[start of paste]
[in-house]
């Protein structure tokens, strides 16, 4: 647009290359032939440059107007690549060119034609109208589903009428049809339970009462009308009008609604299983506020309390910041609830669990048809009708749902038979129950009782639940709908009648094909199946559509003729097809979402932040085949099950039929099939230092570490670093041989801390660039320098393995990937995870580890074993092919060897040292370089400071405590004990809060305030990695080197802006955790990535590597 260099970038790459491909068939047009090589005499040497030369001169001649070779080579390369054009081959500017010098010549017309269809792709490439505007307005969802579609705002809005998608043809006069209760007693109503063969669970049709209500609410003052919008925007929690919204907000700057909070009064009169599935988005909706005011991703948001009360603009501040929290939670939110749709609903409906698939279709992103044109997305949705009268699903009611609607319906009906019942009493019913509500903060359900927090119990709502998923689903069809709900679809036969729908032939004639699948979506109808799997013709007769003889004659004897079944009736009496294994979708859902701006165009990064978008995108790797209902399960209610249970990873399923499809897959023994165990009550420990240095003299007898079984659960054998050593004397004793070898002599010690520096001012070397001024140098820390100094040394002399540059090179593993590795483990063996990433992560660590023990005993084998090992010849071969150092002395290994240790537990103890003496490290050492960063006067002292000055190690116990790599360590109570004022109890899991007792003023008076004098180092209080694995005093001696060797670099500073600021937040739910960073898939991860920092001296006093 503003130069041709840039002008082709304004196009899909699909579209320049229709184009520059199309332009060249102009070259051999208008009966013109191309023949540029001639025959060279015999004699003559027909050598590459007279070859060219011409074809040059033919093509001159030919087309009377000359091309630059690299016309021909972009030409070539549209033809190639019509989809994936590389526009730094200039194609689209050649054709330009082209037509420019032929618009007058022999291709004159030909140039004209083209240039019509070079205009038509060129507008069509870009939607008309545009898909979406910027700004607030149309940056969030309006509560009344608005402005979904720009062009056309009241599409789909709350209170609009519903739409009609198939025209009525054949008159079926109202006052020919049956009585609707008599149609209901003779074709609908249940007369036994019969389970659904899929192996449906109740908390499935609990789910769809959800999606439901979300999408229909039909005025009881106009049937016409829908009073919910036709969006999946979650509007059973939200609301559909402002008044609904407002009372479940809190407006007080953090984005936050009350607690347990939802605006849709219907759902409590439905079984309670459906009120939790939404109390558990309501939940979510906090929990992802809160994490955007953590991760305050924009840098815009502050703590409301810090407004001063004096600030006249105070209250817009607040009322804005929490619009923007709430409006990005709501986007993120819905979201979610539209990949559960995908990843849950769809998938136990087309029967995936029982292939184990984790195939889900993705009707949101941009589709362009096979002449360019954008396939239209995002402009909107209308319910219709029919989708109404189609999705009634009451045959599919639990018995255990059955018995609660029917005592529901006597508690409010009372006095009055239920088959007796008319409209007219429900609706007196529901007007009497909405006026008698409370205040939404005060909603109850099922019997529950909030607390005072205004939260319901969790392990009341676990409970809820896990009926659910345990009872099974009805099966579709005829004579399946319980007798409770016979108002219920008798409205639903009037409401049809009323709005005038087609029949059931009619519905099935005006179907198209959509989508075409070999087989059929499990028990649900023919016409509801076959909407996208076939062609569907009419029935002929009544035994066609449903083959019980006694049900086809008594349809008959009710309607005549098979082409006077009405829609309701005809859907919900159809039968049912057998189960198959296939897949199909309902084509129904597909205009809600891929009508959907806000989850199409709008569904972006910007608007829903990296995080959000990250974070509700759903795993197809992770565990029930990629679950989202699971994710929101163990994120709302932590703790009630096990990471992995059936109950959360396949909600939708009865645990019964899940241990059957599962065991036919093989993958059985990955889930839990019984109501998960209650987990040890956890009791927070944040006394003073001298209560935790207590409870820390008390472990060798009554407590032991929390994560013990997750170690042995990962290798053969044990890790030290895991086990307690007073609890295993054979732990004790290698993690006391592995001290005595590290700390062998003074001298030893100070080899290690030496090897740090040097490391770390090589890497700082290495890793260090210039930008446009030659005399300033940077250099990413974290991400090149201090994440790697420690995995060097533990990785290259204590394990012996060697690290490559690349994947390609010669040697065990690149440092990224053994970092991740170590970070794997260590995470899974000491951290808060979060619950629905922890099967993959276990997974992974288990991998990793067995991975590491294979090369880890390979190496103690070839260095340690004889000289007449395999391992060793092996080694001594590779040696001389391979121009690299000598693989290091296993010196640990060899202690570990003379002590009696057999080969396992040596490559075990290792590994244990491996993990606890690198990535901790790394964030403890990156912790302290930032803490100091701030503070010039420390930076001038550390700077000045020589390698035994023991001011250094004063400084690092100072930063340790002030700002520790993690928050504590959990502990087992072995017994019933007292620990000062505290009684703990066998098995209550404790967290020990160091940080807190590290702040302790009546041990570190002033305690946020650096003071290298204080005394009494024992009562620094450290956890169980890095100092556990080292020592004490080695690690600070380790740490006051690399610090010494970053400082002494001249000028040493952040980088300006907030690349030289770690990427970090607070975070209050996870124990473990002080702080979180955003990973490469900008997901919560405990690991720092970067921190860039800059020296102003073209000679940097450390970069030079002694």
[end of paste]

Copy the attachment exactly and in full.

[in-house]
């Protein structure tokens, strides 16, 4: 647009290359032939440059107007690549060119034609109208589903009428049809339970009462009308009008609604299983506020309390910041609830669990048809009708749902038979129950009782639940709908009648094909199946559509003729097809979402932040085949099950039929099939230092570490670093041989801390660039320098393995990937995870580890074993092919060897040292370089400071405590004990809060305030990695080197802006955790990535590597 260099970038790459491909068939047009090589005499040497030369001169001649070779080579390369054009081959500017010098010549017309269809792709490439505007307005969802579609705002809005998608043809006069209760007693109503063969669970049709209500609410003052919008925007929690919204907000700057909070009064009169599935988005909706005011991703948001009360603009501040929290939670939110749709609903409906698939279709992103044109997305949705009268699903009611609607319906009906019942009493019913509500903060359900927090119990709502998923689903069809709900679809036969729908032939004639699948979506109808799997013709007769003889004659004897079944009736009496294994979708859902701006165009990064978008995108790797209902399960209610249970990873399923499809897959023994165990009550420990240095003299007898079984659960054998050593004397004793070898002599010690520096001012070397001024140098820390100094040394002399540059090179593993590795483990063996990433992560660590023990005993084998090992010849071969150092002395290994240790537990103890003496490290050492960063006067002292000055190690116990790599360590109570004022109890899991007792003023008076004098180092209080694995005093001696060797670099500073600021937040739910960073898939991860920092001296006093 503003130069041709840039002008082709304004196009899909699909579209320049229709184009520059199309332009060249102009070259051999208008009966013109191309023949540029001639025959060279015999004699003559027909050598590459007279070859060219011409074809040059033919093509001159030919087309009377000359091309630059690299016309021909972009030409070539549209033809190639019509989809994936590389526009730094200039194609689209050649054709330009082209037509420019032929618009007058022999291709004159030909140039004209083209240039019509070079205009038509060129507008069509870009939607008309545009898909979406910027700004607030149309940056969030309006509560009344608005402005979904720009062009056309009241599409789909709350209170609009519903739409009609198939025209009525054949008159079926109202006052020919049956009585609707008599149609209901003779074709609908249940007369036994019969389970659904899929192996449906109740908390499935609990789910769809959800999606439901979300999408229909039909005025009881106009049937016409829908009073919910036709969006999946979650509007059973939200609301559909402002008044609904407002009372479940809190407006007080953090984005936050009350607690347990939802605006849709219907759902409590439905079984309670459906009120939790939404109390558990309501939940979510906090929990992802809160994490955007953590991760305050924009840098815009502050703590409301810090407004001063004096600030006249105070209250817009607040009322804005929490619009923007709430409006990005709501986007993120819905979201979610539209990949559960995908990843849950769809998938136990087309029967995936029982292939184990984790195939889900993705009707949101941009589709362009096979002449360019954008396939239209995002402009909107209308319910219709029919989708109404189609999705009634009451045959599919639990018995255990059955018995609660029917005592529901006597508690409010009372006095009055239920088959007796008319409209007219429900609706007196529901007007009497909405006026008698409370205040939404005060909603109850099922019997529950909030607390005072205004939260319901969790392990009341676990409970809820896990009926659910345990009872099974009805099966579709005829004579399946319980007798409770016979108002219920008798409205639903009037409401049809009323709005005038087609029949059931009619519905099935005006179907198209959509989508075409070999087989059929499990028990649900023919016409509801076959909407996208076939062609569907009419029935002929009544035994066609449903083959019980006694049900086809008594349809008959009710309607005549098979082409006077009405829609309701005809859907919900159809039968049912057998189960198959296939897949199909309902084509129904597909205009809600891929009508959907806000989850199409709008569904972006910007608007829903990296995080959000990250974070509700759903795993197809992770565990029930990629679950989202699971994710929101163990994120709302932590703790009630096990990471992995059936109950959360396949909600939708009865645990019964899940241990059957599962065991036919093989993958059985990955889930839990019984109501998960209650987990040890956890009791927070944040006394003073001298209560935790207590409870820390008390472990060798009554407590032991929390994560013990997750170690042995990962290798053969044990890790030290895991086990307690007073609890295993054979732990004790290698993690006391592995001290005595590290700390062998003074001298030893100070080899290690030496090897740090040097490391770390090589890497700082290495890793260090210039930008446009030659005399300033940077250099990413974290991400090149201090994440790697420690995995060097533990990785290259204590394990012996060697690290490559690349994947390609010669040697065990690149440092990224053994970092991740170590970070794997260590995470899974000491951290808060979060619950629905922890099967993959276990997974992974288990991998990793067995991975590491294979090369880890390979190496103690070839260095340690004889000289007449395999391992060793092996080694001594590779040696001389391979121009690299000598693989290091296993010196640990060899202690570990003379002590009696057999080969396992040596490559075990290792590994244990491996993990606890690198990535901790790394964030403890990156912790302290930032803490100091701030503070010039420390930076001038550390700077000045020589390698035994023991001011250094004063400084690092100072930063340790002030700002520790993690928050504590959990502990087992072995017994019933007292620990000062505290009684703990066998098995209550404790967290020990160091940080807190590290702040302790009546041990570190002033305690946020650096003071290298204080005394009494024992009562620094450290956890169980890095100092556990080292020592004490080695690690600070380790740490006051690399610090010494970053400082002494001249000028040493952040980088300006907030690349030289770690990427970090607070975070209050996870124990473990002080702080979180955003990973490469900008997901919560405990690991720092970067921190860039800059020296102003073209000679940097450390970069030079002694």